Expansion of carbon fibres induced by lithium intercalation for structural electrode applications
2013 (English)In: Carbon, ISSN 0008-6223, E-ISSN 1873-3891, Vol. 59, 246-254 p.Article in journal (Refereed) Published
Carbon fibres (CFs) can work as lightweight structural electrodes in CF-reinforced composites able to store energy as lithium (Li)-ion batteries. The CF has high stiffness and strength-to-weight ratios and a carbonaceous microstructure which enables Li intercalation. An innovative in situ technique for studying the longitudinal expansion of the CF and the relationship with the amount of intercalated Li is described in the present paper. The polyacrylonitrile-based CFs, T800H and unsized IMS65, were chosen for their electrochemical storage capacities. It was found that the CF expands during lithiation and contracts during delithiation. At the first electrochemical cycle, the expansion is partly irreversible which supports that the first-cycle capacity loss partly relates to Li trapped in the CF structure. For the following cycles, the capacity and the expansion are reversible. The expansion, which might relate to tensile stress, increases up to 1% as the measured capacity approaches the theoretical limit of 372 mAh/g for Li storage in graphite. Minor additional expansions due to the uneven distribution of intercalated Li in the CF structure were measured before and after lithiations. Using scanning electron microscope images the transverse expansion of fully lithiated CFs was estimated to about 10% of the cross-section area.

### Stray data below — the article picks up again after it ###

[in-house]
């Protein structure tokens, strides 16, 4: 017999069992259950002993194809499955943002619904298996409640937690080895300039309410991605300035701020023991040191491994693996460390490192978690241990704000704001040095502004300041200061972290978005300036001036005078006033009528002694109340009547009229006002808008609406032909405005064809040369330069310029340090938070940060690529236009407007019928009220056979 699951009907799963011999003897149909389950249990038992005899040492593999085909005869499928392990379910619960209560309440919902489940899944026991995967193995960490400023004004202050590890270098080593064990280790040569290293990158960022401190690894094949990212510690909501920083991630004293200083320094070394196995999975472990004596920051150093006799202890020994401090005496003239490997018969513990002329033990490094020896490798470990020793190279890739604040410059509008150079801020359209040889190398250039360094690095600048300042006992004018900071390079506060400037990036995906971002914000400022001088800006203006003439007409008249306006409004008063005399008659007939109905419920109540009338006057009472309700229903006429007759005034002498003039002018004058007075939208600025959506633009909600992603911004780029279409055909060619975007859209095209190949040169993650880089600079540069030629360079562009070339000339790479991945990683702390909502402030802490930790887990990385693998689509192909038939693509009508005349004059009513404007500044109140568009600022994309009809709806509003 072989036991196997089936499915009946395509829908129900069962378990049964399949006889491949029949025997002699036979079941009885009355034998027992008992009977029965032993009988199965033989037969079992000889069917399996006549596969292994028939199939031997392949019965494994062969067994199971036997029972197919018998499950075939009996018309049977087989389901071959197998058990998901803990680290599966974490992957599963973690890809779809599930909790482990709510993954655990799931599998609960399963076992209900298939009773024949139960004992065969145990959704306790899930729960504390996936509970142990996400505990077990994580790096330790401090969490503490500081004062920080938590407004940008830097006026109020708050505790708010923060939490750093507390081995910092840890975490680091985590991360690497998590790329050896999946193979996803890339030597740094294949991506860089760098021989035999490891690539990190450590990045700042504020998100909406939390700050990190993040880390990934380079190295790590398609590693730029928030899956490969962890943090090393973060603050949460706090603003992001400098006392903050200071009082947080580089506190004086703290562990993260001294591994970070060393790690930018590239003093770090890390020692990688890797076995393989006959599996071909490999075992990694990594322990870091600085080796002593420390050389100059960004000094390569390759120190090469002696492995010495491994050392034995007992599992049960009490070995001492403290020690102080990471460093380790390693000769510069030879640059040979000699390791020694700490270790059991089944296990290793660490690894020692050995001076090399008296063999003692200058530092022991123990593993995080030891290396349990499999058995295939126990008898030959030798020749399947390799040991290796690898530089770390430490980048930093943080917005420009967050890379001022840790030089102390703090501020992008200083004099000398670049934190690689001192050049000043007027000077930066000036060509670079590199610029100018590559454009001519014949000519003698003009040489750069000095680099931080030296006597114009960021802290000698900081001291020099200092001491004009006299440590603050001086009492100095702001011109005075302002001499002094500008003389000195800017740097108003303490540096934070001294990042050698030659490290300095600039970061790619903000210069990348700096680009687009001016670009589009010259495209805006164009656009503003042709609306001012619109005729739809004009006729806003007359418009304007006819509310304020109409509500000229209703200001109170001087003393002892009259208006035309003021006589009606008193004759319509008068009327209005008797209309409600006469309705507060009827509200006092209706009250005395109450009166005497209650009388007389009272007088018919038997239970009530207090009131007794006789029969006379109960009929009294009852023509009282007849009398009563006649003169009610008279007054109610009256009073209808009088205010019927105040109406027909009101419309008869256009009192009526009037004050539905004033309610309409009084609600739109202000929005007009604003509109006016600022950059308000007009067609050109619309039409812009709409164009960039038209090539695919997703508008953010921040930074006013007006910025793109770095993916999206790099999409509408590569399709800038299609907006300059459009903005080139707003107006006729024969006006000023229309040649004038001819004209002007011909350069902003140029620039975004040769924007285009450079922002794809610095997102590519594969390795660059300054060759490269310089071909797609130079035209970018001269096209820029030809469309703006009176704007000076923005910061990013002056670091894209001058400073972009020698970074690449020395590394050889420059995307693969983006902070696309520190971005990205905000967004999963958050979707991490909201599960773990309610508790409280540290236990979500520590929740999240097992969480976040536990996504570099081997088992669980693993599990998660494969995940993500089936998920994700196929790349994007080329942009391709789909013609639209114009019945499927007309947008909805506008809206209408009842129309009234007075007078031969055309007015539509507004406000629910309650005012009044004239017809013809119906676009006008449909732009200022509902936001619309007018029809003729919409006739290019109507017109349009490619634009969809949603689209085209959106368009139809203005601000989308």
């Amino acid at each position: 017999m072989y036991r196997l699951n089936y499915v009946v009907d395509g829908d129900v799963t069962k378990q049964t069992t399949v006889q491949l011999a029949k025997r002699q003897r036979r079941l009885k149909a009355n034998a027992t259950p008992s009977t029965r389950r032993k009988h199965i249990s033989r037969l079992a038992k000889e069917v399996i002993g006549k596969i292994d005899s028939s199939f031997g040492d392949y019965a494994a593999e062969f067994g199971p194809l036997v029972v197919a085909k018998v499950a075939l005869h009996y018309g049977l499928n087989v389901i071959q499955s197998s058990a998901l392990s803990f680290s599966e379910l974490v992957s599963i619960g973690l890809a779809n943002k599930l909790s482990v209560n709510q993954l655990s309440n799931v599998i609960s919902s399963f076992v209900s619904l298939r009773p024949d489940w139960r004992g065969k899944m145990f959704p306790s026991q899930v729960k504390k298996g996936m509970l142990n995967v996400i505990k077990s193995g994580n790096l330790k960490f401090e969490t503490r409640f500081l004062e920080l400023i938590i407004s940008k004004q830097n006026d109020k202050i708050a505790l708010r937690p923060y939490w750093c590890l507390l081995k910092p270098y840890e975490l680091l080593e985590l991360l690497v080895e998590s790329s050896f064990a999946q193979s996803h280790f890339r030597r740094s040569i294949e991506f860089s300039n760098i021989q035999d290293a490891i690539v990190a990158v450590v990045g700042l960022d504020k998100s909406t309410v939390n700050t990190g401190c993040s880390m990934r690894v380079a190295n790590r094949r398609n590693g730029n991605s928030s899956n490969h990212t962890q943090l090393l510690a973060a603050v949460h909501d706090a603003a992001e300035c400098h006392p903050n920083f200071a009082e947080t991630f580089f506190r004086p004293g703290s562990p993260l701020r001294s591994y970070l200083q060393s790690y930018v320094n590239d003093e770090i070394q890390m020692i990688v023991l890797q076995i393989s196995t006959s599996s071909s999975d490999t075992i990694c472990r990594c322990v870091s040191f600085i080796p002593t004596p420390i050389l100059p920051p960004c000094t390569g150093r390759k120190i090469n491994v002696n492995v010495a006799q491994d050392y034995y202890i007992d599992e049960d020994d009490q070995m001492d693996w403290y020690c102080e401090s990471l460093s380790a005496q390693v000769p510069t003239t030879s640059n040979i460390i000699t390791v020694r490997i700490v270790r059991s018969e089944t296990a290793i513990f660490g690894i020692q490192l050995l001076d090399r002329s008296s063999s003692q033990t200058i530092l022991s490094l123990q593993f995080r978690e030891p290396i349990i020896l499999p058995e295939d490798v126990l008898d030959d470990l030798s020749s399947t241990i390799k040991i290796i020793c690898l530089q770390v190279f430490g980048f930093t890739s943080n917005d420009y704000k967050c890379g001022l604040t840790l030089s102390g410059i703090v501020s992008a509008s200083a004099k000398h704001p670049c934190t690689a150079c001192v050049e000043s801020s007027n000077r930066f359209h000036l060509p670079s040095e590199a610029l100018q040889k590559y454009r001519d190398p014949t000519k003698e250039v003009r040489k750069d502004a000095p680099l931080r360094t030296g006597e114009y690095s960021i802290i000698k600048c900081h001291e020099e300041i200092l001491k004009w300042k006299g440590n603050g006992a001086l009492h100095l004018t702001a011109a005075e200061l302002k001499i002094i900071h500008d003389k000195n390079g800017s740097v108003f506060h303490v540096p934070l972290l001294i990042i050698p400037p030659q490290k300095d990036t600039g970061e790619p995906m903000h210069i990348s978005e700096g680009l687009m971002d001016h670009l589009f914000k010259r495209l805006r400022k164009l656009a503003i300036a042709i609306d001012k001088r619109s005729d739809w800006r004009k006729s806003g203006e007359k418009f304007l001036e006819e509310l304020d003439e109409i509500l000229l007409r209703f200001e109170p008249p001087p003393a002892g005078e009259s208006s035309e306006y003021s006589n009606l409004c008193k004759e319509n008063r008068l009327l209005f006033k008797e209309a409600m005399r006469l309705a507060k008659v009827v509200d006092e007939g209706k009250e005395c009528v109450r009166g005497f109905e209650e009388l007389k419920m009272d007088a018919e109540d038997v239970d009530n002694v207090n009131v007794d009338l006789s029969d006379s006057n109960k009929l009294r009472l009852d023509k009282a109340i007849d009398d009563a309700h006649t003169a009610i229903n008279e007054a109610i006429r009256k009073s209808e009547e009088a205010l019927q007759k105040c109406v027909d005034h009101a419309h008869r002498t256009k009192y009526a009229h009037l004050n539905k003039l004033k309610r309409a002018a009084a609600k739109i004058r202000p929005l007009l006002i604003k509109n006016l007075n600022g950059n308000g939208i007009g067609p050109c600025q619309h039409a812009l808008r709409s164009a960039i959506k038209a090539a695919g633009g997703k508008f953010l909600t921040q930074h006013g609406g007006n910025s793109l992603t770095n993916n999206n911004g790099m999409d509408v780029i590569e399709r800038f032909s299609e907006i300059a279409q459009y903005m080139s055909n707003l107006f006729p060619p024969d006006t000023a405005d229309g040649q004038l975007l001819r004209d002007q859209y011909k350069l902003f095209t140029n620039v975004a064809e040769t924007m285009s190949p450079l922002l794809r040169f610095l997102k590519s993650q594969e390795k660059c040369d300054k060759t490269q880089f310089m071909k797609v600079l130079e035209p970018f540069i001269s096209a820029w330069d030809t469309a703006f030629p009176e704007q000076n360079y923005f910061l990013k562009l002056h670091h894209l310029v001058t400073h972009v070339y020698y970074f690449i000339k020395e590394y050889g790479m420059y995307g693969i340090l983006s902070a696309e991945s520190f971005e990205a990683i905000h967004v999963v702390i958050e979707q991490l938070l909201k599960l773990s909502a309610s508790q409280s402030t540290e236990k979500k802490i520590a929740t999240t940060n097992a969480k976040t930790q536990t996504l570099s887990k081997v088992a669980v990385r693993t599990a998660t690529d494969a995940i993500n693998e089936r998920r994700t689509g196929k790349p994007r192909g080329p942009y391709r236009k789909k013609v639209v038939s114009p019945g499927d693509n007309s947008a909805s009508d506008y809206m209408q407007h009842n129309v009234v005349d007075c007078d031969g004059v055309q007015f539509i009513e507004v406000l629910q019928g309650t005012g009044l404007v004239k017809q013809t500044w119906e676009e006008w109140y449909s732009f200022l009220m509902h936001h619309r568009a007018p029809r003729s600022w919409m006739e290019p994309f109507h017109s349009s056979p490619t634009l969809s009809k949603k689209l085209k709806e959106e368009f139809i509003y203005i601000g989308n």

Place, publisher, year, edition, pages
Elsevier, 2013. Vol. 59, 246-254 p.
Ion Batteries, Graphite, Modulus
Other Engineering and Technologies
IdentifiersURN: urn:nbn:se:kth:diva-122874DOI: 10.1016/j.carbon.2013.03.015ISI: 000320489300025ScopusID: 2-s2.0-84877692135OAI: oai:DiVA.org:kth-122874DiVA: diva2:623816
FunderSwedish Foundation for Strategic Research , RMA08-0002Swedish Research Council, 621-2012-3764StandUp
QC 201305292013-05-282013-05-282015-05-22Bibliographically approved